It’s your big presentation and all eyes are on you as you drive home your winning point. Then suddenly the unexpected happens: You draw a complete blank, a heckler interrupts you, the teleprompter stops working. Terror. Panic. Failure.
What you need is a plan to deal with The Unexpected.
Recently, Butterfield Speaks Associate Amy Wieczorek helped an executive learn to manage the unexpected during a workshop at a high profile media company. When the executive expressed his fear that his audience would not pay attention, she put him in The Pressure Cooker. As part of his preparation, Amy asked his colleagues to pretend to be disengaged, bored and distracted during his run-through. He was at a loss as to how to handle their inattention, and all but surrendered control to his unruly audience.
Amy offered him a tip:
Create a Pattern Interrupt: Pose a question that grabs the audience’s attention.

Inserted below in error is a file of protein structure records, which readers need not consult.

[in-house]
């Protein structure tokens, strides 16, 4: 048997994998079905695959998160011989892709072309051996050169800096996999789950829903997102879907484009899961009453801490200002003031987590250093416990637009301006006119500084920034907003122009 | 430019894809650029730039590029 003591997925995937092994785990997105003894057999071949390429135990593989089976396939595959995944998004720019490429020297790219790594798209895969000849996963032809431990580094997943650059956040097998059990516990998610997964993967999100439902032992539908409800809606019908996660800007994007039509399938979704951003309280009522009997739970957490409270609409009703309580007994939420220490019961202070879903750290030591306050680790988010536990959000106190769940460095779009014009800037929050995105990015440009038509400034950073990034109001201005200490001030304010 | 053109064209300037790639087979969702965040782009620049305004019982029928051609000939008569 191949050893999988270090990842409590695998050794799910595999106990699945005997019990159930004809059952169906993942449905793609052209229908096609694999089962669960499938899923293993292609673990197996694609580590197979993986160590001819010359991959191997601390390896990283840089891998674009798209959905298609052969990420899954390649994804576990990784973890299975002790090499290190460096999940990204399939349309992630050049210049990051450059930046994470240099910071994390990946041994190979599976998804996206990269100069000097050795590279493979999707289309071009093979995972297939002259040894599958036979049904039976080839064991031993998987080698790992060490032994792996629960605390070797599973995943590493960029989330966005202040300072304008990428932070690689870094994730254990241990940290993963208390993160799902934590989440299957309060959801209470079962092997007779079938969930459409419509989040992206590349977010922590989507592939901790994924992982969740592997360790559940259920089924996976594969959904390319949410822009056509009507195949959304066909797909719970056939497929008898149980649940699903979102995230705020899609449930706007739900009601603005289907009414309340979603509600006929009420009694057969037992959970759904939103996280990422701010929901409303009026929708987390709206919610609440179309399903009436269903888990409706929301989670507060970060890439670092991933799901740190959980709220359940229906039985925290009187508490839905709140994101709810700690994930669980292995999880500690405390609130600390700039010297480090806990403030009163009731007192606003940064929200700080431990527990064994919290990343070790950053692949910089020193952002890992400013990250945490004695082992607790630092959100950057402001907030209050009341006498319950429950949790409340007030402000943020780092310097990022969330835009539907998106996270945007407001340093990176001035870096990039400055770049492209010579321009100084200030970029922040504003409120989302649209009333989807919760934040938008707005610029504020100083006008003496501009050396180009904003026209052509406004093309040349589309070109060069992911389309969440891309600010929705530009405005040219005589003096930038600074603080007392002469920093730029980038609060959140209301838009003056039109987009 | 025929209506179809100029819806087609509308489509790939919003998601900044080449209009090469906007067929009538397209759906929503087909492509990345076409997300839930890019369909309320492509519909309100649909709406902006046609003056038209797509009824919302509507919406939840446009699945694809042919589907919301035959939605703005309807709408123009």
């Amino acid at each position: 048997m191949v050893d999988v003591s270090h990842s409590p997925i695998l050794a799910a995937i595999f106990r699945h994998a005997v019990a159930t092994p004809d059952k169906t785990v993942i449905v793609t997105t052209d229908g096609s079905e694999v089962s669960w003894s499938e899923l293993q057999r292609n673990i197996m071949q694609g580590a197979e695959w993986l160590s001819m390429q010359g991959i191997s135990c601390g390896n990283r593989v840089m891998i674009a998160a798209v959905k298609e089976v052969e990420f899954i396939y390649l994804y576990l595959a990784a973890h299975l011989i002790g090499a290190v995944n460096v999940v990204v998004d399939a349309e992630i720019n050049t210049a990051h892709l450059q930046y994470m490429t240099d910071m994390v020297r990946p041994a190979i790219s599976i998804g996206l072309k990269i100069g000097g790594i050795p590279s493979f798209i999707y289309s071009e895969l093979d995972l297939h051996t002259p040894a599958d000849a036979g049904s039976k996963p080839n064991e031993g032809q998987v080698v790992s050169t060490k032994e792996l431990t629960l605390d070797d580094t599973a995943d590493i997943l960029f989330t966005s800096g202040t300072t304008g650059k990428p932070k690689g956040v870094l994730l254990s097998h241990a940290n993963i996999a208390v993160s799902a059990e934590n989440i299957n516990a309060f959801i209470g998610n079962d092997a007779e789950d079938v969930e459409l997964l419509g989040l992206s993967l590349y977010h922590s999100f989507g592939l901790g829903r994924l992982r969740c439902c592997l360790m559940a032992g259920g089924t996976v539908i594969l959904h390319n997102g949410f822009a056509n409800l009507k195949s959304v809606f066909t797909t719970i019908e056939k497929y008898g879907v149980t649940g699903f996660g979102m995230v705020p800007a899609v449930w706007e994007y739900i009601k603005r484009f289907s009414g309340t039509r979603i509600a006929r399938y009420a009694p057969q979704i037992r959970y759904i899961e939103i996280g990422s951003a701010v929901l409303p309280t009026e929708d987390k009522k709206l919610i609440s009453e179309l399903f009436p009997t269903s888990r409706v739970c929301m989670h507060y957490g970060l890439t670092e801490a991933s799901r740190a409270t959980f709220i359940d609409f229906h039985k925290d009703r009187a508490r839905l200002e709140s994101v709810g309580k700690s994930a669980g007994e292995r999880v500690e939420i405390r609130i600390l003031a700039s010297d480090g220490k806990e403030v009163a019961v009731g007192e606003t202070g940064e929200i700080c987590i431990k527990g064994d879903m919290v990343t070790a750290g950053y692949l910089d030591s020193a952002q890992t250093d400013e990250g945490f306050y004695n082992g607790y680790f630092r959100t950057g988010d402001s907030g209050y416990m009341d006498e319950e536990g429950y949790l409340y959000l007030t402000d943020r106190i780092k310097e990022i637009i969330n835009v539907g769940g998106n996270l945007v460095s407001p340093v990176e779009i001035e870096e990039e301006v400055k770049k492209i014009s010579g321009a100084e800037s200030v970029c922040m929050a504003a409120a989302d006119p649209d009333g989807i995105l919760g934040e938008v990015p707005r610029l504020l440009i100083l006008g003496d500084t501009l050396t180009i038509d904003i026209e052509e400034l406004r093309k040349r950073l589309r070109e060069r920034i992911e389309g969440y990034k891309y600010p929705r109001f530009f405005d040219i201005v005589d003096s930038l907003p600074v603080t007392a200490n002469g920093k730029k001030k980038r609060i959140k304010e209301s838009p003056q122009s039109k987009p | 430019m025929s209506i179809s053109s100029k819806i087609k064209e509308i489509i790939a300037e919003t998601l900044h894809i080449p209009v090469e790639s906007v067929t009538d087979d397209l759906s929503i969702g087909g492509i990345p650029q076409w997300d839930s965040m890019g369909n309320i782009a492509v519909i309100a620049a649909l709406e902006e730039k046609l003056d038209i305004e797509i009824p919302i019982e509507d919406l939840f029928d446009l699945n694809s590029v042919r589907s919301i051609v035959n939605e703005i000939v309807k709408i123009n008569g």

As part of your preparation, come up with a genuine query or two that relates to the subject of your presentation. Keep in your back pocket and use it to interject when you need to recapture the attention of the audience. Keep the tone light and your attitude positive.
The executive thought about what he could ask his audience and began again. This time when they lost interest, he deliberately changed direction by taking a poll and followed it with a relevant quip. Seamlessly, he regained their attention, got back on track, and most importantly, he maintained his composure. His ability to remain calm and self-assured was applauded.
THE PRESSURE COOKER WORKSHOP EXPERIENCE
The unexpected can happen to anyone. So we developed The Pressure Cooker; a new workshop element in our Power of Persuasion curriculum designed to give you experience in managing the unexpected.
In this workshop, we help you build the confidence and savvy to remain in the moment and masterfully handle whatever comes your way. We’ll discuss and prepare for some of the most common stage mishaps. You’ll also learn tips and tactics to stay present, buy time, take a breath and find your way. With a little pressure testing, you can stay cool in the hot seat — even in the face of seeming catastrophe.